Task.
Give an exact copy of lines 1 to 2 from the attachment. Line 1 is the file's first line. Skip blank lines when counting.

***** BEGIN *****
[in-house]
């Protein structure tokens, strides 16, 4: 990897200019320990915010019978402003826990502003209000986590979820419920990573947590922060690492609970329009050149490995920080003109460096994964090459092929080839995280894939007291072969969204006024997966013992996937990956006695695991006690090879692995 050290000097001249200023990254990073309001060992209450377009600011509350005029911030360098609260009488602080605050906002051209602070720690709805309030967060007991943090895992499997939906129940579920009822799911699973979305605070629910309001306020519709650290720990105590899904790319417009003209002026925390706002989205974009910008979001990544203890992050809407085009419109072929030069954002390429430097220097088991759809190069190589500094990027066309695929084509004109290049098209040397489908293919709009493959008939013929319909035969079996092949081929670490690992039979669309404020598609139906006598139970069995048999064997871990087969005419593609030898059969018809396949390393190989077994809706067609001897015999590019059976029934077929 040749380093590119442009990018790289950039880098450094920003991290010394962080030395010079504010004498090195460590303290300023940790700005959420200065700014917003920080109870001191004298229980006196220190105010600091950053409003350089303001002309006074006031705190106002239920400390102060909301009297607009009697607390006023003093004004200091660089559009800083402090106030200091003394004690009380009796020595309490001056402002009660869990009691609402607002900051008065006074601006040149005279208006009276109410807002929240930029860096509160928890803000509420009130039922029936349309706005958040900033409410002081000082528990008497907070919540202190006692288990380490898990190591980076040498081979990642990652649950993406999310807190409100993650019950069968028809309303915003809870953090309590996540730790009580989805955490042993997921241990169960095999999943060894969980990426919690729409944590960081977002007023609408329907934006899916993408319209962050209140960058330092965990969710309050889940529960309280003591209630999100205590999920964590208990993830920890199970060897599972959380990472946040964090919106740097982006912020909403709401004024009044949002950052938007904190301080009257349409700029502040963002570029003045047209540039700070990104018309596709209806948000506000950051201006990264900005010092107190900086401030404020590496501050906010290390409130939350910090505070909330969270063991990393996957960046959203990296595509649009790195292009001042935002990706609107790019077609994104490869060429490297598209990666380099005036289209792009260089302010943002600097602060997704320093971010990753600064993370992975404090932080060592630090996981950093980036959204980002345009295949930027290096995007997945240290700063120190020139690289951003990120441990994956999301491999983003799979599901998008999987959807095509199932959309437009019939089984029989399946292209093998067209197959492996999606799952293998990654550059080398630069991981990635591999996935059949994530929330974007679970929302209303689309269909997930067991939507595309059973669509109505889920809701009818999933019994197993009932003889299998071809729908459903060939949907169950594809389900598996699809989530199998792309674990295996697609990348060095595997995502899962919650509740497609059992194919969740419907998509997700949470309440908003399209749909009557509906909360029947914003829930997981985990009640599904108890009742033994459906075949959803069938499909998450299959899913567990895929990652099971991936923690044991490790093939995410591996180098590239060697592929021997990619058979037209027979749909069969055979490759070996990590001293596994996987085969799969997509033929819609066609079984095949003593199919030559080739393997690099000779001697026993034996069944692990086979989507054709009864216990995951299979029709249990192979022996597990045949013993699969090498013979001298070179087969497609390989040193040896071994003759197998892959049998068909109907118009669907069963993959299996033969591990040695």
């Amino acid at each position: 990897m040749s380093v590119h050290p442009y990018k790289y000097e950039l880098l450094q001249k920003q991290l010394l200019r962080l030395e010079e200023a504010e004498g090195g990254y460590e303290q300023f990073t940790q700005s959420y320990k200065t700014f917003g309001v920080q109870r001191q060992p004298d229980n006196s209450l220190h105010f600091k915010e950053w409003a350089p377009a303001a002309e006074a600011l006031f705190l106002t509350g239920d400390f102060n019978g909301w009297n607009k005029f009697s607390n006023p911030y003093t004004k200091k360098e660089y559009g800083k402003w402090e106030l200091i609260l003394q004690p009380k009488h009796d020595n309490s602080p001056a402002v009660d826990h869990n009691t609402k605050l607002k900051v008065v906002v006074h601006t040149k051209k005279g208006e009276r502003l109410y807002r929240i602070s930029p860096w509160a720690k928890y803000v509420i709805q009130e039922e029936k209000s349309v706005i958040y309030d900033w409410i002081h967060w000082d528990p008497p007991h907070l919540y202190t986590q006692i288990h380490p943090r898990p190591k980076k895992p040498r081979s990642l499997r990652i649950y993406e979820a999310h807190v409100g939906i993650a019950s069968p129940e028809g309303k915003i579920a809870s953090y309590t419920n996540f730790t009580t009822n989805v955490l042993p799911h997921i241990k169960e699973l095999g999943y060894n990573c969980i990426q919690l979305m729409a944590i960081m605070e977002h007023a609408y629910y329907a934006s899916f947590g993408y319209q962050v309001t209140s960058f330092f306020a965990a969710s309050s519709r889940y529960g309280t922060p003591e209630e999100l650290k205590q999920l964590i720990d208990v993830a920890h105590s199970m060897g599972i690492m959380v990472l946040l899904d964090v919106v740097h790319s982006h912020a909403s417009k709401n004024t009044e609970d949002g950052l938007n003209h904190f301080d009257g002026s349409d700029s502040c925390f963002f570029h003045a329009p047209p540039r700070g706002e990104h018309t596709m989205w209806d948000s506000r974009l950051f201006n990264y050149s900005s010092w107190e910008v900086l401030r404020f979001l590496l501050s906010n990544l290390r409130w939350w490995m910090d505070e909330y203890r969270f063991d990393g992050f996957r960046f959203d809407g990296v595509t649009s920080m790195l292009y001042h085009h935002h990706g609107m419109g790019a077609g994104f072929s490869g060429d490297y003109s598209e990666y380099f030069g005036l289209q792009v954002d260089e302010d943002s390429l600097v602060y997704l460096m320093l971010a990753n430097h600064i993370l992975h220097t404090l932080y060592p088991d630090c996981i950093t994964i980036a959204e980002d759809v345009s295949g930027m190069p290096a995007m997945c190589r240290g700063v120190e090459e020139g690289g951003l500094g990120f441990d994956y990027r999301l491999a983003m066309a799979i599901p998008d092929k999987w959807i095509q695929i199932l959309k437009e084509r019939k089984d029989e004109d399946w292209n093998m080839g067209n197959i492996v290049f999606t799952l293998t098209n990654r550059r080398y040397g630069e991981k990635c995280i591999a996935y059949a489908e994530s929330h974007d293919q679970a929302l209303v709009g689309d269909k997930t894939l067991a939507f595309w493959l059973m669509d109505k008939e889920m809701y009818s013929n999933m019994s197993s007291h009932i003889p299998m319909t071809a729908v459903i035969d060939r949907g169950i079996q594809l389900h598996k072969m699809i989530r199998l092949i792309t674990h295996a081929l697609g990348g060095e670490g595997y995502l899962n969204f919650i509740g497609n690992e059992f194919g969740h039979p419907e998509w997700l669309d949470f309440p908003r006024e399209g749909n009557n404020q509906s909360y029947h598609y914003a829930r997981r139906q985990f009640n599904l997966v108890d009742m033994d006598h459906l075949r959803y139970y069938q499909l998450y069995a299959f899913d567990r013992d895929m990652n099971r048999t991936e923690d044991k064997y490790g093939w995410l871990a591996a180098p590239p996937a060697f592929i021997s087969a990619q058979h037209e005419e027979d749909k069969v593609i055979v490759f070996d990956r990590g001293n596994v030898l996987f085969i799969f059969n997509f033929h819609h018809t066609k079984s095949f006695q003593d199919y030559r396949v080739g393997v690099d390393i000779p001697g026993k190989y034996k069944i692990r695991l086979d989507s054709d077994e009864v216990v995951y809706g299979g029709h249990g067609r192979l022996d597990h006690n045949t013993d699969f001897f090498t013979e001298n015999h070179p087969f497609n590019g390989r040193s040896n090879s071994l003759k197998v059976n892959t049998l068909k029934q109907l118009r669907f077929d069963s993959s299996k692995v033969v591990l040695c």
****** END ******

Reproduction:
[in-house]
């Protein structure tokens, strides 16, 4: 990897200019320990915010019978402003826990502003209000986590979820419920990573947590922060690492609970329009050149490995920080003109460096994964090459092929080839995280894939007291072969969204006024997966013992996937990956006695695991006690090879692995 050290000097001249200023990254990073309001060992209450377009600011509350005029911030360098609260009488602080605050906002051209602070720690709805309030967060007991943090895992499997939906129940579920009822799911699973979305605070629910309001306020519709650290720990105590899904790319417009003209002026925390706002989205974009910008979001990544203890992050809407085009419109072929030069954002390429430097220097088991759809190069190589500094990027066309695929084509004109290049098209040397489908293919709009493959008939013929319909035969079996092949081929670490690992039979669309404020598609139906006598139970069995048999064997871990087969005419593609030898059969018809396949390393190989077994809706067609001897015999590019059976029934077929 040749380093590119442009990018790289950039880098450094920003991290010394962080030395010079504010004498090195460590303290300023940790700005959420200065700014917003920080109870001191004298229980006196220190105010600091950053409003350089303001002309006074006031705190106002239920400390102060909301009297607009009697607390006023003093004004200091660089559009800083402090106030200091003394004690009380009796020595309490001056402002009660869990009691609402607002900051008065006074601006040149005279208006009276109410807002929240930029860096509160928890803000509420009130039922029936349309706005958040900033409410002081000082528990008497907070919540202190006692288990380490898990190591980076040498081979990642990652649950993406999310807190409100993650019950069968028809309303915003809870953090309590996540730790009580989805955490042993997921241990169960095999999943060894969980990426919690729409944590960081977002007023609408329907934006899916993408319209962050209140960058330092965990969710309050889940529960309280003591209630999100205590999920964590208990993830920890199970060897599972959380990472946040964090919106740097982006912020909403709401004024009044949002950052938007904190301080009257349409700029502040963002570029003045047209540039700070990104018309596709209806948000506000950051201006990264900005010092107190900086401030404020590496501050906010290390409130939350910090505070909330969270063991990393996957960046959203990296595509649009790195292009001042935002990706609107790019077609994104490869060429490297598209990666380099005036289209792009260089302010943002600097602060997704320093971010990753600064993370992975404090932080060592630090996981950093980036959204980002345009295949930027290096995007997945240290700063120190020139690289951003990120441990994956999301491999983003799979599901998008999987959807095509199932959309437009019939089984029989399946292209093998067209197959492996999606799952293998990654550059080398630069991981990635591999996935059949994530929330974007679970929302209303689309269909997930067991939507595309059973669509109505889920809701009818999933019994197993009932003889299998071809729908459903060939949907169950594809389900598996699809989530199998792309674990295996697609990348060095595997995502899962919650509740497609059992194919969740419907998509997700949470309440908003399209749909009557509906909360029947914003829930997981985990009640599904108890009742033994459906075949959803069938499909998450299959899913567990895929990652099971991936923690044991490790093939995410591996180098590239060697592929021997990619058979037209027979749909069969055979490759070996990590001293596994996987085969799969997509033929819609066609079984095949003593199919030559080739393997690099000779001697026993034996069944692990086979989507054709009864216990995951299979029709249990192979022996597990045949013993699969090498013979001298070179087969497609390989040193040896071994003759197998892959049998068909109907118009669907069963993959299996033969591990040695």